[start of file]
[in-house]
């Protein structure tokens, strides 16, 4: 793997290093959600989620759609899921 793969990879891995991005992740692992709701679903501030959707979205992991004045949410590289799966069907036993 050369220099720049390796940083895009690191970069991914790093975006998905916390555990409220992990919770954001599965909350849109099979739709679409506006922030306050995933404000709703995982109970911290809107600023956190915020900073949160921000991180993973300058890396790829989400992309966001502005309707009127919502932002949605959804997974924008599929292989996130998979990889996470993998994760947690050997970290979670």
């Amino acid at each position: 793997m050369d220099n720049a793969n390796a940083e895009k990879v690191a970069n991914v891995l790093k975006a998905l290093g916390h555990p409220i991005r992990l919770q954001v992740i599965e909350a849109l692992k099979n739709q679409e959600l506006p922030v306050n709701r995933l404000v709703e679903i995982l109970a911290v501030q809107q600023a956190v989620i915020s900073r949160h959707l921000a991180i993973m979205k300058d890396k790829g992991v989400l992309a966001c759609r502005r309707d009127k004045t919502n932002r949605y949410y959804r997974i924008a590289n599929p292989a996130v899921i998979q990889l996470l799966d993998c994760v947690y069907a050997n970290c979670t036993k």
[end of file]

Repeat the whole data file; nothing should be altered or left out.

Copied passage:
[in-house]
């Protein structure tokens, strides 16, 4: 793997290093959600989620759609899921 793969990879891995991005992740692992709701679903501030959707979205992991004045949410590289799966069907036993 050369220099720049390796940083895009690191970069991914790093975006998905916390555990409220992990919770954001599965909350849109099979739709679409506006922030306050995933404000709703995982109970911290809107600023956190915020900073949160921000991180993973300058890396790829989400992309966001502005309707009127919502932002949605959804997974924008599929292989996130998979990889996470993998994760947690050997970290979670």
């Amino acid at each position: 793997m050369d220099n720049a793969n390796a940083e895009k990879v690191a970069n991914v891995l790093k975006a998905l290093g916390h555990p409220i991005r992990l919770q954001v992740i599965e909350a849109l692992k099979n739709q679409e959600l506006p922030v306050n709701r995933l404000v709703e679903i995982l109970a911290v501030q809107q600023a956190v989620i915020s900073r949160h959707l921000a991180i993973m979205k300058d890396k790829g992991v989400l992309a966001c759609r502005r309707d009127k004045t919502n932002r949605y949410y959804r997974i924008a590289n599929p292989a996130v899921i998979q990889l996470l799966d993998c994760v947690y069907a050997n970290c979670t036993k």